A new update to the International Data Corporation Worldwide Semiannual Commercial Robotics Spending Guide forecasts worldwide purchases of robotics, including drones and robotics-related hardware, software and services, will total $97.2 billion in 2017, an increase of 17.9 per cent over 2016.
IDC expects robotics spending to accelerate over the five-year forecast period, reaching $230.7 billion in 2021 with a compound annual growth rate compound annual growth rate of 22.8 per cent.
The global robot population is growing at what some might say is an alarming rate.
As well as the countless millions already tucked away in factories and homes everywhere, there could be another 2 million added to that number by the end of the decade, which may or may not coincide with the end of humanity’s control over the planet and a ceremonial transfer of power to the robots and artificial intelligence.
Mobile robotics in material handling and logistics will become a $75 billion market by 2027, according to a new report, which adds that it will be more than double by 2038.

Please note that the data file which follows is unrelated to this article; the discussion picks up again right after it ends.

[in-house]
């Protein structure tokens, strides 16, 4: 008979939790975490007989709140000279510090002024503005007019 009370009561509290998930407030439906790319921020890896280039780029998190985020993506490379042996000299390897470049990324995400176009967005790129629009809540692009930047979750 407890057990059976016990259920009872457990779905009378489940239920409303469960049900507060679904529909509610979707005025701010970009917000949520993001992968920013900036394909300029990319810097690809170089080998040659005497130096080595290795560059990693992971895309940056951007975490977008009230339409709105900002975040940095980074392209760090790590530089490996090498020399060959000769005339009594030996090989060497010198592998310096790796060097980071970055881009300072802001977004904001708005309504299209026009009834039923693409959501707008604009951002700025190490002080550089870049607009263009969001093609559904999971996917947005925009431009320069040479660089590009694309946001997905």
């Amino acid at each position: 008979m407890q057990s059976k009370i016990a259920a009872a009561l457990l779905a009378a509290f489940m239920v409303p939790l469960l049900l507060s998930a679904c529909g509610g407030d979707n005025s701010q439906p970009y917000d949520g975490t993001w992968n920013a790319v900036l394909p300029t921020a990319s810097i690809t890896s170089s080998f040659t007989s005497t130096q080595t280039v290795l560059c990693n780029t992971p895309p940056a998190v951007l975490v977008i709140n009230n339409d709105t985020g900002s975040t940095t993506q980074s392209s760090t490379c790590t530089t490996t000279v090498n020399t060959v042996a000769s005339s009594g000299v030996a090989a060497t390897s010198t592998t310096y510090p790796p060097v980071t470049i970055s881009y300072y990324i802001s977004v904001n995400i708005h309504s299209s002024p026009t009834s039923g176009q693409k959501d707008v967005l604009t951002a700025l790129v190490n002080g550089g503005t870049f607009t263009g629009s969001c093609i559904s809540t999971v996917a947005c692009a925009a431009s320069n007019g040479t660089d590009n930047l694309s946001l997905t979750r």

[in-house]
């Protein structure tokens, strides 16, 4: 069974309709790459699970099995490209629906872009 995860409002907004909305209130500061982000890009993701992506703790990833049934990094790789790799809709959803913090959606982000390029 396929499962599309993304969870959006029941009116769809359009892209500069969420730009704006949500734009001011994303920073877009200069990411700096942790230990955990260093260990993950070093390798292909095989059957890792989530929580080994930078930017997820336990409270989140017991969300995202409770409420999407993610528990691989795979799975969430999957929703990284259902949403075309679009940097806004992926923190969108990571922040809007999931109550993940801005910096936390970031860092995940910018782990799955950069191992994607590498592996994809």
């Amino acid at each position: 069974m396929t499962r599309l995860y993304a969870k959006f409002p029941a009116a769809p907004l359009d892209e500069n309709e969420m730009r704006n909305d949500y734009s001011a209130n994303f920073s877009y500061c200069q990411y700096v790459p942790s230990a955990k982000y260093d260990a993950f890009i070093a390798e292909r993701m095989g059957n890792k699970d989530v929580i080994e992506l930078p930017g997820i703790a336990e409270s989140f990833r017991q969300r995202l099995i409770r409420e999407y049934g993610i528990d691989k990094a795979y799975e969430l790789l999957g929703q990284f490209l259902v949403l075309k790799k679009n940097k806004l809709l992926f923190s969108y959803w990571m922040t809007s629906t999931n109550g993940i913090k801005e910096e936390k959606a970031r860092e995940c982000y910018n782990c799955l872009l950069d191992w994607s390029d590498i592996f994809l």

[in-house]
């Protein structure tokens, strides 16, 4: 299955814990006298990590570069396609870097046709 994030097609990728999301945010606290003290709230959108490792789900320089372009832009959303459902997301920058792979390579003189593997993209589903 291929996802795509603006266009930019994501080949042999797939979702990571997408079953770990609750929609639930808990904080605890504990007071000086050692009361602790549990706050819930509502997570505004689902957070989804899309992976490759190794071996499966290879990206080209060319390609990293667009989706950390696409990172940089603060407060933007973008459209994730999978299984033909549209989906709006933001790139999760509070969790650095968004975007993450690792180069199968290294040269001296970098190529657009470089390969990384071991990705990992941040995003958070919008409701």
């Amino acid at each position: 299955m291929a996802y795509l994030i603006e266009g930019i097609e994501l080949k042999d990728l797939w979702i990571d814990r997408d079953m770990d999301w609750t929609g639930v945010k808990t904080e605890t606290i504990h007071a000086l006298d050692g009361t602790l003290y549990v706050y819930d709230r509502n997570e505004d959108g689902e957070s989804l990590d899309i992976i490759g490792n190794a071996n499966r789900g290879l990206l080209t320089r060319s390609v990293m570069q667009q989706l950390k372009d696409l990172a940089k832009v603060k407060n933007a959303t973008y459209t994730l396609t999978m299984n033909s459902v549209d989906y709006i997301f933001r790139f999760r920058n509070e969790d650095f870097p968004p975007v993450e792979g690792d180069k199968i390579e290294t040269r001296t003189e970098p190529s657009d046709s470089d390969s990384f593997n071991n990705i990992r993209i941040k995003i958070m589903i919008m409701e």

These staggering headline figures mask turbulent transformative change underneath: some technologies will rise and transform the fortunes of industries, fuelling growth rates far outpacing recent trends, whilst others will face with decay and obsolescence.
China’s unique set of urban transportation challenges, very high rate of adoption of mobile internet services, and rapid and aggressive introduction of alternative mobility solutions have combined to make China a global breeding ground for mobility innovation.
The deeply-rooted automotive industry business model is experiencing disruption.
Despite slowdowns in certain industries, Vietnam’s automation and control systems market is witnessing stable growth, according to a report by Frost & Sullivan.
Robust expansion in the manufacturing and construction sectors plus increased foreign direct investment, growing end-user need to optimize processes and improve efficiency, and development of special economic zones are factors fuelling growth.
Despite an endless stream of stories in the media warning of humanity’s impending irrelevance in an automated future, it seems American workers remain rather blasé about the prospect of being automated out of existence in the workplace.
New research by Randstad US contradicts many reports that American workers fear losing their job due to automation.